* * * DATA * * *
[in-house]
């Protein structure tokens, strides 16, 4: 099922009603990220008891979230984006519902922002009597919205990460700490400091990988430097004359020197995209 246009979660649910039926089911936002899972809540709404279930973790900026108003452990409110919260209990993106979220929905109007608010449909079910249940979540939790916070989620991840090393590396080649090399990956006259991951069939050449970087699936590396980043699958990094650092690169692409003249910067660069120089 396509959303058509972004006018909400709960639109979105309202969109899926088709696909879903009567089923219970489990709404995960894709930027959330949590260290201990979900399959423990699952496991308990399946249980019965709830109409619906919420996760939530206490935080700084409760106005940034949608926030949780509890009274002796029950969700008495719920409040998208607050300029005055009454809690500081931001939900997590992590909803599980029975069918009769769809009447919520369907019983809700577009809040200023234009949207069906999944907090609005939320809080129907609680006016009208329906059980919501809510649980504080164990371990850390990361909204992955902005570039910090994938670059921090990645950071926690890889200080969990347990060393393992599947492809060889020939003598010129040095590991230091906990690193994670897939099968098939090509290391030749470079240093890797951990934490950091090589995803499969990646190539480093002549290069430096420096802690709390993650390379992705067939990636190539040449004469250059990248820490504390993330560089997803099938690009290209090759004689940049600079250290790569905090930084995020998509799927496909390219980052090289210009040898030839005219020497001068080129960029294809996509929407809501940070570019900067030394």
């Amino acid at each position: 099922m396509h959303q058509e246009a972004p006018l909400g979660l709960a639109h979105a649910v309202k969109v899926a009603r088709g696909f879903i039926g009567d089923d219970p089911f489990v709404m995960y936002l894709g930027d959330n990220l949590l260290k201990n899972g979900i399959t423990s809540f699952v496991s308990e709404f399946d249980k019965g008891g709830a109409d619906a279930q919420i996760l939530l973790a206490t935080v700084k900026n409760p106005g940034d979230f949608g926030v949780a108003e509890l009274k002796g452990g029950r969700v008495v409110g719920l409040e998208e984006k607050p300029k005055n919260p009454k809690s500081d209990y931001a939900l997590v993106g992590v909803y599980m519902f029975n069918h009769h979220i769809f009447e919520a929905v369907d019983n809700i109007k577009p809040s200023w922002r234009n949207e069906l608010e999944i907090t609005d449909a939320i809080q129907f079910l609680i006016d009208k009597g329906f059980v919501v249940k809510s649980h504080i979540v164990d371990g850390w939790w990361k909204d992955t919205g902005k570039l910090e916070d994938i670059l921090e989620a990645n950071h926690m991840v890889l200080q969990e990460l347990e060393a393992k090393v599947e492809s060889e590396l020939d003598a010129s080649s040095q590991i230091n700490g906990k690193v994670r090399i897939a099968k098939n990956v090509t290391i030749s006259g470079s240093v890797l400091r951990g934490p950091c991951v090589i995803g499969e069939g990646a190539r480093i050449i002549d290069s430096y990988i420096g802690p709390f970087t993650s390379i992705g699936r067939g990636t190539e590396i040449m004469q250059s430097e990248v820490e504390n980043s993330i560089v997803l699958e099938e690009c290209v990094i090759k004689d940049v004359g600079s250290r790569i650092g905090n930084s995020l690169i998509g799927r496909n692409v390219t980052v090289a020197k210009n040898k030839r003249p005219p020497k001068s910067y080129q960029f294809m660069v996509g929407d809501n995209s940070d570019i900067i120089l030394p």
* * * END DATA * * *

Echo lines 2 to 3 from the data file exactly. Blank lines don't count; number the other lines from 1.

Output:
């Protein structure tokens, strides 16, 4: 099922009603990220008891979230984006519902922002009597919205990460700490400091990988430097004359020197995209 246009979660649910039926089911936002899972809540709404279930973790900026108003452990409110919260209990993106979220929905109007608010449909079910249940979540939790916070989620991840090393590396080649090399990956006259991951069939050449970087699936590396980043699958990094650092690169692409003249910067660069120089 396509959303058509972004006018909400709960639109979105309202969109899926088709696909879903009567089923219970489990709404995960894709930027959330949590260290201990979900399959423990699952496991308990399946249980019965709830109409619906919420996760939530206490935080700084409760106005940034949608926030949780509890009274002796029950969700008495719920409040998208607050300029005055009454809690500081931001939900997590992590909803599980029975069918009769769809009447919520369907019983809700577009809040200023234009949207069906999944907090609005939320809080129907609680006016009208329906059980919501809510649980504080164990371990850390990361909204992955902005570039910090994938670059921090990645950071926690890889200080969990347990060393393992599947492809060889020939003598010129040095590991230091906990690193994670897939099968098939090509290391030749470079240093890797951990934490950091090589995803499969990646190539480093002549290069430096420096802690709390993650390379992705067939990636190539040449004469250059990248820490504390993330560089997803099938690009290209090759004689940049600079250290790569905090930084995020998509799927496909390219980052090289210009040898030839005219020497001068080129960029294809996509929407809501940070570019900067030394």
């Amino acid at each position: 099922m396509h959303q058509e246009a972004p006018l909400g979660l709960a639109h979105a649910v309202k969109v899926a009603r088709g696909f879903i039926g009567d089923d219970p089911f489990v709404m995960y936002l894709g930027d959330n990220l949590l260290k201990n899972g979900i399959t423990s809540f699952v496991s308990e709404f399946d249980k019965g008891g709830a109409d619906a279930q919420i996760l939530l973790a206490t935080v700084k900026n409760p106005g940034d979230f949608g926030v949780a108003e509890l009274k002796g452990g029950r969700v008495v409110g719920l409040e998208e984006k607050p300029k005055n919260p009454k809690s500081d209990y931001a939900l997590v993106g992590v909803y599980m519902f029975n069918h009769h979220i769809f009447e919520a929905v369907d019983n809700i109007k577009p809040s200023w922002r234009n949207e069906l608010e999944i907090t609005d449909a939320i809080q129907f079910l609680i006016d009208k009597g329906f059980v919501v249940k809510s649980h504080i979540v164990d371990g850390w939790w990361k909204d992955t919205g902005k570039l910090e916070d994938i670059l921090e989620a990645n950071h926690m991840v890889l200080q969990e990460l347990e060393a393992k090393v599947e492809s060889e590396l020939d003598a010129s080649s040095q590991i230091n700490g906990k690193v994670r090399i897939a099968k098939n990956v090509t290391i030749s006259g470079s240093v890797l400091r951990g934490p950091c991951v090589i995803g499969e069939g990646a190539r480093i050449i002549d290069s430096y990988i420096g802690p709390f970087t993650s390379i992705g699936r067939g990636t190539e590396i040449m004469q250059s430097e990248v820490e504390n980043s993330i560089v997803l699958e099938e690009c290209v990094i090759k004689d940049v004359g600079s250290r790569i650092g905090n930084s995020l690169i998509g799927r496909n692409v390219t980052v090289a020197k210009n040898k030839r003249p005219p020497k001068s910067y080129q960029f294809m660069v996509g929407d809501n995209s940070d570019i900067i120089l030394p």